LETTER: Reopen Solid Waste Site for School Tours

By Beacon Staff

It was a chilly day, spring of 1998, when the sixth grade class of Kila School took the most fascinating of all field trips, to the county landfill. It stank, it was noisy, it was cold, but each one of those kids remembers that day and when they learned where their trash ends up. It was exciting and educational; motivating and meaningful. We must teach our children the impact each of us has on our valley. It is hard to push responsibility on a 12-year-old, but they get it when they visit the county landfill.

Recently, the Flathead County commissioners halted all school tours to the dump. They cite danger and dirt as cause for their abrupt action. Really? There are birds that poop; there are amazingly gross things; there is dirt being made there; there are big machines that look little because our landfill is massive; there is danger in our ignorance. The Waste Not Program along with the solid waste crew has developed fascinating educational workshops to teach us about compost, recycling and methane gas conversion. Thousands of children have safely toured the landfill, the compost and the recycling areas on their memorable field trips.

The reality is we should be proud of our solid waste system. The county, and we as taxpayers, have invested hundreds of thousands of dollars to make our landfill as efficient and effective as possible. The Flathead County Solid Waste Site is the first in the state to have a landfill gas-to-energy system. We are expanding this system to take the next progressive step toward having our trash make more energy that we all can benefit from. This energy goes into the grid and provides enough energy to power 1,000 to 1,200 homes. The students of the Flathead Valley need to know what is going on at the landfill. They are the future farmers, business owners, scientists and commissioners of this country. Dealing with our waste does and should present us with a lot of questions. Hiding the reality of the increasing quantity of refuse is not the answer – education is.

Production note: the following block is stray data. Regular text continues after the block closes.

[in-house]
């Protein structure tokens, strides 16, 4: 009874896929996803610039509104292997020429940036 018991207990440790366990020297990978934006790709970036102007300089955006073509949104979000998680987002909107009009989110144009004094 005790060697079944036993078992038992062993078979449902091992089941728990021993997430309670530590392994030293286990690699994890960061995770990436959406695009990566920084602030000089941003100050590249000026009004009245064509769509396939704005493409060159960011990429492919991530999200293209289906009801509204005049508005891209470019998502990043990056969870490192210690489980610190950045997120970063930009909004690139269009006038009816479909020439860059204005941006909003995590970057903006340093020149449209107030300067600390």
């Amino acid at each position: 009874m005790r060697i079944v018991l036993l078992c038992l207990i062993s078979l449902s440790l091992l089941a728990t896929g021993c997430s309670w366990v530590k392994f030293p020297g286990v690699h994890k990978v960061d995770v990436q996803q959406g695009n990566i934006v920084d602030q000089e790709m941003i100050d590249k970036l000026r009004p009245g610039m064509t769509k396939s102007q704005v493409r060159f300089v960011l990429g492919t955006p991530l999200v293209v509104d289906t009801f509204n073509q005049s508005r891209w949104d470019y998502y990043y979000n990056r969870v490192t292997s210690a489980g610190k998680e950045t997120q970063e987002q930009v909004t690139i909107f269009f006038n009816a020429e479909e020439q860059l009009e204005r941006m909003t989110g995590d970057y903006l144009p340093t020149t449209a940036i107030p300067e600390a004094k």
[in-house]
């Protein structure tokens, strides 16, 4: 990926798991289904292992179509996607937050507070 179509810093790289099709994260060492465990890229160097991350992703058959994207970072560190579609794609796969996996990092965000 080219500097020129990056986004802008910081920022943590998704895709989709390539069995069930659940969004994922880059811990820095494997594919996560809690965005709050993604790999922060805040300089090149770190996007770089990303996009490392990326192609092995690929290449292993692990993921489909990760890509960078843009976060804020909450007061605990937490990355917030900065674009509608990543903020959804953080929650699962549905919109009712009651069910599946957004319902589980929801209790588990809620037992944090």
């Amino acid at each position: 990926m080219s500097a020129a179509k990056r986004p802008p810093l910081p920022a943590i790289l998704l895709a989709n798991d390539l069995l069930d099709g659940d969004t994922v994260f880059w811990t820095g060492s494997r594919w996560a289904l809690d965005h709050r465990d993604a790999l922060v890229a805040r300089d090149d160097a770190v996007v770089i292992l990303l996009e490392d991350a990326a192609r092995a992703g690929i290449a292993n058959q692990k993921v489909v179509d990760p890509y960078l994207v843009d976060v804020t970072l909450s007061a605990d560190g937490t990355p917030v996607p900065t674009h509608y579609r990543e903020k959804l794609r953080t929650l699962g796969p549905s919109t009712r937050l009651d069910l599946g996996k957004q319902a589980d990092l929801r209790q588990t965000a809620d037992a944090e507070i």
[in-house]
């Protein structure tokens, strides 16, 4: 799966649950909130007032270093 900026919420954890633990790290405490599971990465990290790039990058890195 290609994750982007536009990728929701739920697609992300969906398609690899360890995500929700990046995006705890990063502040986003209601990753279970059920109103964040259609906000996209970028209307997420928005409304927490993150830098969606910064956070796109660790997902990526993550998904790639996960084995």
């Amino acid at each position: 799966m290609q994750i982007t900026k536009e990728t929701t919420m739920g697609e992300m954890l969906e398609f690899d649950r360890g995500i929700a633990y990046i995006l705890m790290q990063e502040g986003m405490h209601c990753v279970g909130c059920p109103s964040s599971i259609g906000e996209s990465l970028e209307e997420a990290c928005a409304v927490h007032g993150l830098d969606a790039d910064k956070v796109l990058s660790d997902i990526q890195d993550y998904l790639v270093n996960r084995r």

Why do the plastic bottles rise to the top of the huge pile like bubbles? Why is it more economical to throw away things than mend them? Why would someone throw away a grand piano (witnessed and remembered by 27 young ones)? How long will it take for decomposition?

Please open the Solid Waste Site back up for school tours. Our children need to know where their chip bags, old socks and yard waste go. They will be safe and smarter for it.

Helen Pilling

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